Sir James George Frazer (18541941). The Golden Bough. 1922.
Among the Ba-Pedi and Ba-Thonga tribes of South Africa, when the site of a new village has been chosen and the houses are building, all the married people are forbidden to have conjugal relations with each other. If it were discovered that any couple had broken this rule, the work of building would immediately be stopped, and another site chosen for the village. For they think that a breach of chastity would spoil the village which was growing up, that the chief would grow lean and perhaps die, and that the guilty woman would never bear another child. Among the Chams of Cochin-China, when a dam is made or repaired on a river for the sake of irrigation, the chief who offers the traditional sacrifices and implores the protection of the deities on the work has to stay all the time in a wretched hovel of straw, taking no part in the labour, and observing the strictest continence; for the people believe that a breach of his chastity would entail a breach of the dam. Here, it is plain, there can be no idea of maintaining the mere bodily vigour of the chief for the accomplishment of a task in which he does not even bear a hand.
If the taboos or abstinences observed by hunters and fishermen before and during the chase are dictated, as we have seen reason to believe, by superstitious motives, and chiefly by a dread of offending or frightening the spirits of the creatures whom it is proposed to kill, we may expect that the restraints imposed after the slaughter has been perpetrated will be at least as stringent, the slayer and his friends having now the added fear of the angry ghosts of his victims before their eyes. Whereas on the hypothesis that the abstinences in question, including those from food, drink, and sleep, are merely salutary precautions for maintaining the men in health and strength to do their work, it is obvious that the observance of these abstinences or taboos after the work is done, that is, when the game is killed and the fish caught, must be wholly superfluous, absurd, and inexplicable. But as I shall now show, these taboos often continue to be enforced or even increased in stringency after the death of the animals, in other words, after the hunter or fisher has accomplished his object by making his bag or landing his fish. The rationalistic theory of them therefore breaks down entirely; the hypothesis of superstition is clearly the only one open to us.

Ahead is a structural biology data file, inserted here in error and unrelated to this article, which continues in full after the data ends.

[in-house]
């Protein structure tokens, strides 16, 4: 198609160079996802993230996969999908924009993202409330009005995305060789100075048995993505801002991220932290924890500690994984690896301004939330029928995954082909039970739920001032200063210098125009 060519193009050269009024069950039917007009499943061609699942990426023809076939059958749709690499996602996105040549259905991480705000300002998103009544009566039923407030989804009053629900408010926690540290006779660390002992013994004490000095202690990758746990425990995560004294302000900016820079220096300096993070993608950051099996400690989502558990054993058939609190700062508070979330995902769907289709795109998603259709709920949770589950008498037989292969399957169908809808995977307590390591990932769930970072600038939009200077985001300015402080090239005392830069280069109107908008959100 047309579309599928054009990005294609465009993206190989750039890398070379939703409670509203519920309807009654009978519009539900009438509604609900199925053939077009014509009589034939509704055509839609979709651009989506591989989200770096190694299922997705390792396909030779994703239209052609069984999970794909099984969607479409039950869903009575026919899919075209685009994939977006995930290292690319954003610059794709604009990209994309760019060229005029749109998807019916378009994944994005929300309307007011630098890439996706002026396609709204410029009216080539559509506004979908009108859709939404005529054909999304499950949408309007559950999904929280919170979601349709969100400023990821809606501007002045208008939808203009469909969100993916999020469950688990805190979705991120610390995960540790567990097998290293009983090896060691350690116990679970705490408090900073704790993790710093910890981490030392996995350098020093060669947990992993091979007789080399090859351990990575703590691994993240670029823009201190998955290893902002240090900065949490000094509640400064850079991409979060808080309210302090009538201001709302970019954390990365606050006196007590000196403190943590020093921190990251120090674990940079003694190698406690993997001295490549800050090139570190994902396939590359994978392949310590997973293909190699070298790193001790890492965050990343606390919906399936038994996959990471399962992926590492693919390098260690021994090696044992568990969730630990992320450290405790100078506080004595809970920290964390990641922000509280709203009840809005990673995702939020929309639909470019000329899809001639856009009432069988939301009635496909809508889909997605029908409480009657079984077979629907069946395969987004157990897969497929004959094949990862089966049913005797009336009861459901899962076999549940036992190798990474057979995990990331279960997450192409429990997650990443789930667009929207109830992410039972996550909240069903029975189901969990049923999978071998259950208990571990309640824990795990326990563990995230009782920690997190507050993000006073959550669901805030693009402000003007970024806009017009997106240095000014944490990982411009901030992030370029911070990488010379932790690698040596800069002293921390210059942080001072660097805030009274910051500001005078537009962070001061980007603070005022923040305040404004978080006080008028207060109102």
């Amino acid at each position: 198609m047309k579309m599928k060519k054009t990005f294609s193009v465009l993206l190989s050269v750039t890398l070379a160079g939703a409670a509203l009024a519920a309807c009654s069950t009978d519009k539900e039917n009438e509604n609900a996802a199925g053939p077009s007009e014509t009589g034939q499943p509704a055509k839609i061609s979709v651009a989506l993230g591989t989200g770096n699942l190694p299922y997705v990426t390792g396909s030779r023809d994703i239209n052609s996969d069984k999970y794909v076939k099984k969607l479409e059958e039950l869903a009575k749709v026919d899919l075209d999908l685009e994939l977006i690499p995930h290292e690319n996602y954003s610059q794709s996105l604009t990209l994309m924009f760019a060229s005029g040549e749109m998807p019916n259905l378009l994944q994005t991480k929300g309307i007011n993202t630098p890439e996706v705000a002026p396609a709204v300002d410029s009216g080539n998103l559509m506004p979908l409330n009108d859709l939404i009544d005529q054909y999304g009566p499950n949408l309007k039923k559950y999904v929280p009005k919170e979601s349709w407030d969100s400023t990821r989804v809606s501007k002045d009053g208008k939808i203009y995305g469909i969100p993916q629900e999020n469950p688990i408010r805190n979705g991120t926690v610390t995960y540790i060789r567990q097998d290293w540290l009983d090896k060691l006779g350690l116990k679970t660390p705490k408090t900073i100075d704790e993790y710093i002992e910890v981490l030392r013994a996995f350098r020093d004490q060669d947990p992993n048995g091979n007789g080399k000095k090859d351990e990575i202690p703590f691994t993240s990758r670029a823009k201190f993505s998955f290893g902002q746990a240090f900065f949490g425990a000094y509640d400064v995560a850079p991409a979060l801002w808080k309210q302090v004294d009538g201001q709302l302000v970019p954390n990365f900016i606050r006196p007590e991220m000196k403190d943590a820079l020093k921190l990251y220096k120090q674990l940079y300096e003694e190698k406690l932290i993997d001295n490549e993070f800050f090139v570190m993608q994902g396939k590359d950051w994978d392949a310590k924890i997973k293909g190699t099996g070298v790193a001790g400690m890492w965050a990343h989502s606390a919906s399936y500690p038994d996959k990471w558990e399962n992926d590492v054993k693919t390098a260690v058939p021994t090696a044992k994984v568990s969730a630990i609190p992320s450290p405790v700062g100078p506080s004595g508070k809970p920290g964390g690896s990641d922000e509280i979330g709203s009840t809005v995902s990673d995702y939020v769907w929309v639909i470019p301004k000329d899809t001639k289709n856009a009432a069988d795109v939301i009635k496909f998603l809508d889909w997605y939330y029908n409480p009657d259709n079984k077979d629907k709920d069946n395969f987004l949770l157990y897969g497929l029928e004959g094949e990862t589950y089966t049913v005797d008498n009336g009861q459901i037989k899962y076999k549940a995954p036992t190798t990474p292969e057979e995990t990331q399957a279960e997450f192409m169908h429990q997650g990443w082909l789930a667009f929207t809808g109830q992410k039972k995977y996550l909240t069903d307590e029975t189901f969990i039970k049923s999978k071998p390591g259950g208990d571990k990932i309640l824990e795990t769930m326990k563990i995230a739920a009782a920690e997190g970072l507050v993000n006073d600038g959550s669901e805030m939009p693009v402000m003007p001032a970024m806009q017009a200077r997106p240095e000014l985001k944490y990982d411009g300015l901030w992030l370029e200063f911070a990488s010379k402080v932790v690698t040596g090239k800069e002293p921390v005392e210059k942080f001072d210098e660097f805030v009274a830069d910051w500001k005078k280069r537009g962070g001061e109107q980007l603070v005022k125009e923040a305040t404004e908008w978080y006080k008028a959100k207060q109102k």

Among the Inuit or Esquimaux of Bering Strait the dead bodies of various animals must be treated very carefully by the hunter who obtains them, so that their shades may not be offended and bring bad luck or even death upon him or his people. Hence the Unalit hunter who has had a hand in the killing of a white whale, or even has helped to take one from the net, is not allowed to do any work for the next four days, that being the time during which the shade or ghost of the whale is supposed to stay with its body. At the same time no one in the village may use any sharp or pointed instrument for fear of wounding the whales shade, which is believed to be hovering invisible in the neighbourhood; and no loud noise may be made lest it should frighten or offend the ghost. Whoever cuts a whales body